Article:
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International Symposium on Language, Linguistics, Literature and Education (ISLLLE 2014) Japan

February 12, 2014 By: supyan Category: O. Conferences

2014 International Symposium on Language, Linguistics, Literature and Education (ISLLLE 2014)

July 22-24 , 2014
Sapporo, Hokkaido, Japan

www.isllle.org

 

To provide an access among many to rich ideas on educational excellence, ISLLLE starts holding conference in July at Hokkaido, Japan. ISLLLE Conference aims to bring together researchers, practitioners, and educators with interests in language, linguistics, literature, and education at all levels from around the world. The theme of the International Symposium on Language, Linguistics, Literature and Education is designed to attract the research communities to promote connections between theory and practice and explore different perspectives on the application of research findings into practice.

 

Important Dates:

Conference Dates
July 22-24, 2014
Submission Deadline 
April 15, 2014
Acceptance Notification
May 5, 2014
Registration Deadline
May 31,2014

 

Paper Submission:

http://www.isllle.org/guide.asp

 

Submission format:

 

Please follow the formatting rules provided by the conference, and provide the information of the corresponding author such as name, department, affiliation, city, and country.For full papers, the content should include titles, abstracts, keywords in English, methodologies, results and references. All submitted papers/abstracts should be saved in the form of Microsoft Word files (*.doc), not in pdf files.

ISLLLE_paper format.doc

 

Topics:

Areas of interest include, but are not limited to:

Language

Literature

Linguistics

Education

 

Contact Information:

isllle@isllle.org

Annual Symposium on Management and Social Sciences August 29-31, 2014 Seoul, Korea

February 12, 2014 By: supyan Category: O. Conferences

 

 

Annual Symposium on Management and Social Sciences
                                                     

August 29-31, 2014 Seoul, Korea

Conference Aim

The main aim of Annual Symposium on Management and Social Sciences (ASMSS) is to provide an international platform for academics, researchers and scholars from all over the world to come together to exchange ideas on Management and Social Sciences. The Conference will address the needs of all participants.  Submitted papers will be double blind peer reviewed.  Accepted papers will be published in ASMSS Conference Proceedings.

Key Dates
Abstract or Full Paper Submission Deadline: 10th May, 2014

Notification of Acceptance: 30th May, 2014

Final Day for Registration: 20th June, 2014

Conference Dates: 29-31 August, 2014

 
Paper Submission Instructions
All abstracts/full papers must be submitted online:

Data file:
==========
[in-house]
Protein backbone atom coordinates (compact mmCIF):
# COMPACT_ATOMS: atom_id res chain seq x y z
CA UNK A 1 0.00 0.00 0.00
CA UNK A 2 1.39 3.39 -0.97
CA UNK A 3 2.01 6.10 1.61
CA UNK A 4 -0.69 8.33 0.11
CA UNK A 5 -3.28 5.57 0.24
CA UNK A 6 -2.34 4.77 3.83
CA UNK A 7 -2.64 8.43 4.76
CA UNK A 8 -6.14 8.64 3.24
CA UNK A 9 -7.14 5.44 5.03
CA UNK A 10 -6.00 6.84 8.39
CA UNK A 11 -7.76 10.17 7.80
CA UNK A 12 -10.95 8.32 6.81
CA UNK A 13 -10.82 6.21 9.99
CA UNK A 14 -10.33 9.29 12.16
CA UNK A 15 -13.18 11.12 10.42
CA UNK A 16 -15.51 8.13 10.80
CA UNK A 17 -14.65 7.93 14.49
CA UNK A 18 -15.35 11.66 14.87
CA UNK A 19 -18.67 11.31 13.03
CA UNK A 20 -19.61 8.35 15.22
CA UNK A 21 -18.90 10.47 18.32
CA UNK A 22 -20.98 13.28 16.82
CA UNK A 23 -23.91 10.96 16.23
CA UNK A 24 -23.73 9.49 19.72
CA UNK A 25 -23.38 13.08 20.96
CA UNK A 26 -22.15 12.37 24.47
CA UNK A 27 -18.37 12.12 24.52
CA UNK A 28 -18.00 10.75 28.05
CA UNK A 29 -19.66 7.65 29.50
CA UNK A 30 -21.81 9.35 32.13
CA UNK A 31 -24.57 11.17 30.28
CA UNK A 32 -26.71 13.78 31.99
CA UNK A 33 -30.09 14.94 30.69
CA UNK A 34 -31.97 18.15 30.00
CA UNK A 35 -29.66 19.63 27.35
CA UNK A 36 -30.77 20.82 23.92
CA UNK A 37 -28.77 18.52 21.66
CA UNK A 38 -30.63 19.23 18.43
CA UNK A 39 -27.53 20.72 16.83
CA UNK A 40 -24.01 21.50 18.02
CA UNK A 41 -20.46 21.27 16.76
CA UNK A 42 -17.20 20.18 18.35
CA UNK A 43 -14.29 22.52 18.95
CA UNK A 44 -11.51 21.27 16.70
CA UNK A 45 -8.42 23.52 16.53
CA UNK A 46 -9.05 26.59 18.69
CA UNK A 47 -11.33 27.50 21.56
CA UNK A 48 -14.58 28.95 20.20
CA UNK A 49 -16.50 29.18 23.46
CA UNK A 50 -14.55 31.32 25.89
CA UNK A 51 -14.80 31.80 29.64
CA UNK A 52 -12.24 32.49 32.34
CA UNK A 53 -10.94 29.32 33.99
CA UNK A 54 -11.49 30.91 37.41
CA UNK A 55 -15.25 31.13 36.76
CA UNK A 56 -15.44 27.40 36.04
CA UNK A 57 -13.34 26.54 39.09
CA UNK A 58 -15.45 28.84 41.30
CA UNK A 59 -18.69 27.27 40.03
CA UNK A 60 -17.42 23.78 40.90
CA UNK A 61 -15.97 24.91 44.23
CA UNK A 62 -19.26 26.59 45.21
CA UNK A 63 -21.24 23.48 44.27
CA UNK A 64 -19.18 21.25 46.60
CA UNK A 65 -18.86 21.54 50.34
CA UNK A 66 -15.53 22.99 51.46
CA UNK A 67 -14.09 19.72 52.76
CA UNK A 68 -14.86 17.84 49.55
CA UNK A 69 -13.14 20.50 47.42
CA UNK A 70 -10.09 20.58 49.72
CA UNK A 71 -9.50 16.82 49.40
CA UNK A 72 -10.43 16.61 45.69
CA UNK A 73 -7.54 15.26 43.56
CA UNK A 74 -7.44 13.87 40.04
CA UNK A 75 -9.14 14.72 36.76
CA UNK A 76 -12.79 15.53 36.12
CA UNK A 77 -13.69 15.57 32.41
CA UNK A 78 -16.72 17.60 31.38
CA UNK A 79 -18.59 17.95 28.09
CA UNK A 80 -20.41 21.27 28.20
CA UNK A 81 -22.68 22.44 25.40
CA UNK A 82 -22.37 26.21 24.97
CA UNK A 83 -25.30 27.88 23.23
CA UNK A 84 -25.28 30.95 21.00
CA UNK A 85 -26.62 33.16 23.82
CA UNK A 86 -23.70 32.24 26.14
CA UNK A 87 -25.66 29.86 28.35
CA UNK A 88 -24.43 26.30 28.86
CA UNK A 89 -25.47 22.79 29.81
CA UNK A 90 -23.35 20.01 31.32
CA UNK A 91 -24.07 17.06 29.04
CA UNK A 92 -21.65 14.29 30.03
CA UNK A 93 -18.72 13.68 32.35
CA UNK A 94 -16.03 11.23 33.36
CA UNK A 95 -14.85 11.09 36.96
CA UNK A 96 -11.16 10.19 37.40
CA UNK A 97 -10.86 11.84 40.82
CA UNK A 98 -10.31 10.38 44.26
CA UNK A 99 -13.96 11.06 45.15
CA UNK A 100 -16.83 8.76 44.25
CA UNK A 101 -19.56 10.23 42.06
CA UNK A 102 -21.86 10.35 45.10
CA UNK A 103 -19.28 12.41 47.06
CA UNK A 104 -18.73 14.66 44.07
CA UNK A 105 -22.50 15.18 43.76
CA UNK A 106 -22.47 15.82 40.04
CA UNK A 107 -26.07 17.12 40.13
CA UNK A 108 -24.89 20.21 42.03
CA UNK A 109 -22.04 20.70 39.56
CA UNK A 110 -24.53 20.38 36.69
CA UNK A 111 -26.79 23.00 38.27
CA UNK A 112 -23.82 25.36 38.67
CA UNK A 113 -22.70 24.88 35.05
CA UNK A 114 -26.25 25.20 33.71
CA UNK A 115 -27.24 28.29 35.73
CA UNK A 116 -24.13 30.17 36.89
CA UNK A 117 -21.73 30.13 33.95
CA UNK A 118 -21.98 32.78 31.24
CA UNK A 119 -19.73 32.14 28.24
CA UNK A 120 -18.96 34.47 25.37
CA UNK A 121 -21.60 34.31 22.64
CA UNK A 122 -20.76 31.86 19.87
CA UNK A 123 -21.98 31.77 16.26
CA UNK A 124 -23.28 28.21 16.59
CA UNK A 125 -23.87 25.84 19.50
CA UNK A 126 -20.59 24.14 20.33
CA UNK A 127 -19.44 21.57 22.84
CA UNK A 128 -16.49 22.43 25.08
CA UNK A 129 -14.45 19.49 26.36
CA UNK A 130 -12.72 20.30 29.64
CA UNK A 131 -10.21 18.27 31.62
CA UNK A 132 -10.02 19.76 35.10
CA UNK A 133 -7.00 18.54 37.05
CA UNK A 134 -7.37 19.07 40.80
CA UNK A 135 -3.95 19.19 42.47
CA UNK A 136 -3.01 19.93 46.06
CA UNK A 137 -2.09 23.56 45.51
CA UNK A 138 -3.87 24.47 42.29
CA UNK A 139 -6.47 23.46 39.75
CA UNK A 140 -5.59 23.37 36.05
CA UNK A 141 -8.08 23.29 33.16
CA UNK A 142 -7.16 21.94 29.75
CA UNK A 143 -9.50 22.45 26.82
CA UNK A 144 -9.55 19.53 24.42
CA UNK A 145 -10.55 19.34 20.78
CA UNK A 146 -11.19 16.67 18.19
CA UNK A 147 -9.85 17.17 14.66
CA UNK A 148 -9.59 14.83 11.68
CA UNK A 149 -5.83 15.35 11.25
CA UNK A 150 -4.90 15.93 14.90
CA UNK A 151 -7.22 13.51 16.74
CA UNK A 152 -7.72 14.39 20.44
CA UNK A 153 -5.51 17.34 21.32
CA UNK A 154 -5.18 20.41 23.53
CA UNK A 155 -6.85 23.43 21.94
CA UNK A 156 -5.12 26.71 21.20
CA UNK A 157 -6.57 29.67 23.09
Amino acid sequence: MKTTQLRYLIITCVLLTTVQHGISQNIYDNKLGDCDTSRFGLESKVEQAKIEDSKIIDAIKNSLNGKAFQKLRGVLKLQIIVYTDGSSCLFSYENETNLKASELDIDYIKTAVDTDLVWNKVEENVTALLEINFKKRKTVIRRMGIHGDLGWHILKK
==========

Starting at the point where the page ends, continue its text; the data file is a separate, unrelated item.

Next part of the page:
http://www.asmss.org/Registration.asp

   

Topics of interest for submission include, but are not limited to:

Contact Us

For further information and assistance, please contact asmss@asmss.org

INTERNATIONAL EDUCATIONAL TECHNOLOGY CONFERENCE 3-5 September 2014

February 10, 2014 By: supyan Category: O. Conferences

TASET ORGANIZES IETC 2014 CONFERENCE


INTERNATIONAL EDUCATIONAL TECHNOLOGY CONFERENCE
IETC 2014
CHICAGO - USA

3-5 September 2014

Call for papers

IETC 2014 seeks a diverse and comprehensive program covering all areas of educational technology. The program includes a wide range of activities designed to facilitate the exchange of expertise, experience, and resources with colleagues. These include keynote and invited talks, full and brief paper presentations, panels and round table discussion sessions.

 

We would like to invite you to share your experience and your papers with academicians, teachers and professionals. 

 

Keynote Invited Speakers

Keynote Speakers
Title
 

Prof. Dr. Steve HARMON (2015)
President-Elect – AECT
Georgia State University – USA

New Horizons in Education Technology

Prof.Dr. J. Ana DONALDSON
AECT Former President – USA

Through the Kaleidoscope Perspectives on eLearning

Prof. Dr. J. Michael SPECTOR
Universiy of Georgia, USA

Balancing Relatively Stable Educational Goals with Rapidly Changing Educational Technologies

Prof. Dr. Buket AKKOYUNLU
Hacettepe University, Turkey
Who is the 21st Century Learner? How are we going to prepare them for the 21st Century?

Prof. Dr. Theresa J. FRANKLIN
Ohio University, USA

Embracing the Future: Empowering 21st Century Learners
Prof. Dr. Saedah SIRAJ
University of Malaya, Malaysia
Evaluation Innovation: Fuzzy Delphi in Evaluating Education Design


Conference Language

The official languages of the conference are English and Turkish. Proposals can be sent and be presented in either language. But all submission proccess will be done in English. Please, submit your proposal according to the following presentation category descriptions in paper guidelines.

 

Conference Venue

IETC 2014 will be held at AIC Campus 640 W. Irving Park Rd. Chicago, IL, USA.

Deadlines

Abstract Deadline : Until July 5, 2014

Full Article Deadline : Until July 20, 2014